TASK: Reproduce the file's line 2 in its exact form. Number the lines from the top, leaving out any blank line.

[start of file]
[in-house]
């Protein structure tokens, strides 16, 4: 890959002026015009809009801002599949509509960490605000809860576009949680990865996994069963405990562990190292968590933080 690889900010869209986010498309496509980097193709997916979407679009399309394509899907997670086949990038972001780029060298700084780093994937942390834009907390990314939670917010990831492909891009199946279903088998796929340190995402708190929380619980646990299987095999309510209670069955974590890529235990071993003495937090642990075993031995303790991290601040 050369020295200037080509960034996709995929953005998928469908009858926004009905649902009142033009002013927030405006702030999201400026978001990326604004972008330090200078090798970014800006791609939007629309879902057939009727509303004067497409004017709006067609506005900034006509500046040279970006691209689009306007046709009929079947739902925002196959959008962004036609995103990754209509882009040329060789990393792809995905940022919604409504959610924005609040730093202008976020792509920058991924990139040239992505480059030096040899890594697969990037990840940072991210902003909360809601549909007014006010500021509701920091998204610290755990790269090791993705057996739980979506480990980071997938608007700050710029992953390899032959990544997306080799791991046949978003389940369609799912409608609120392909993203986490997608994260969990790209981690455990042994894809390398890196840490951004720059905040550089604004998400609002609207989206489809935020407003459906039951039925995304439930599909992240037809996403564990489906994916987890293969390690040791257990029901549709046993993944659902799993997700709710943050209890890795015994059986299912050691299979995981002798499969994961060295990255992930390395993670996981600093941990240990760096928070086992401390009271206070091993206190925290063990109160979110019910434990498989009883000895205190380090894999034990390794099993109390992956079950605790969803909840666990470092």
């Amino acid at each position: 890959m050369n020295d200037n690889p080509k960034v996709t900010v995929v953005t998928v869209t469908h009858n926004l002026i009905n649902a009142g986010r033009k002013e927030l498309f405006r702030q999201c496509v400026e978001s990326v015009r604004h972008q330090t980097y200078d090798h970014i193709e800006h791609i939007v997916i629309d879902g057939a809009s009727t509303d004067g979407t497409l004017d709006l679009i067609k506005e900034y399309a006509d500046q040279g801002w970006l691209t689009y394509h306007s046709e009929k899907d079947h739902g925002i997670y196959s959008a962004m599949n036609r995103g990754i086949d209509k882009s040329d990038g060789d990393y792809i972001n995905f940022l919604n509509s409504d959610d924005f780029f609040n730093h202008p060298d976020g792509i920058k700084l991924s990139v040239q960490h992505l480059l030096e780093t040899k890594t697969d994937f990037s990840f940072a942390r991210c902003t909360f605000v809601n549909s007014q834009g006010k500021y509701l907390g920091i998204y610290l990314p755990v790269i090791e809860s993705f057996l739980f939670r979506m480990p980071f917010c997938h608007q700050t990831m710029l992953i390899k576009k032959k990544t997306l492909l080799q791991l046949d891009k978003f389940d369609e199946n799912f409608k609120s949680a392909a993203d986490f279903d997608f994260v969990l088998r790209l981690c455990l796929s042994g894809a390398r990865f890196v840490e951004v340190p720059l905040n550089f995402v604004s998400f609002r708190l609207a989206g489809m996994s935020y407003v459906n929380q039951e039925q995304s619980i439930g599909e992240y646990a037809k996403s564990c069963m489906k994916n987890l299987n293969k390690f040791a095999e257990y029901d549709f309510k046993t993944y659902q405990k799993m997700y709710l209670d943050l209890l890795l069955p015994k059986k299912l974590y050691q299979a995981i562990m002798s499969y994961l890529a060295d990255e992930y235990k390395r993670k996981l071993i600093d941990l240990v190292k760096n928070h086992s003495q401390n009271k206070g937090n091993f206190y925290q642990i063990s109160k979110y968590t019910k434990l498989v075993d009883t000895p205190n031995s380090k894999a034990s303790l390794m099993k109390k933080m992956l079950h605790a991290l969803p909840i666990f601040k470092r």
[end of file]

């Protein structure tokens, strides 16, 4: 890959002026015009809009801002599949509509960490605000809860576009949680990865996994069963405990562990190292968590933080 690889900010869209986010498309496509980097193709997916979407679009399309394509899907997670086949990038972001780029060298700084780093994937942390834009907390990314939670917010990831492909891009199946279903088998796929340190995402708190929380619980646990299987095999309510209670069955974590890529235990071993003495937090642990075993031995303790991290601040 050369020295200037080509960034996709995929953005998928469908009858926004009905649902009142033009002013927030405006702030999201400026978001990326604004972008330090200078090798970014800006791609939007629309879902057939009727509303004067497409004017709006067609506005900034006509500046040279970006691209689009306007046709009929079947739902925002196959959008962004036609995103990754209509882009040329060789990393792809995905940022919604409504959610924005609040730093202008976020792509920058991924990139040239992505480059030096040899890594697969990037990840940072991210902003909360809601549909007014006010500021509701920091998204610290755990790269090791993705057996739980979506480990980071997938608007700050710029992953390899032959990544997306080799791991046949978003389940369609799912409608609120392909993203986490997608994260969990790209981690455990042994894809390398890196840490951004720059905040550089604004998400609002609207989206489809935020407003459906039951039925995304439930599909992240037809996403564990489906994916987890293969390690040791257990029901549709046993993944659902799993997700709710943050209890890795015994059986299912050691299979995981002798499969994961060295990255992930390395993670996981600093941990240990760096928070086992401390009271206070091993206190925290063990109160979110019910434990498989009883000895205190380090894999034990390794099993109390992956079950605790969803909840666990470092």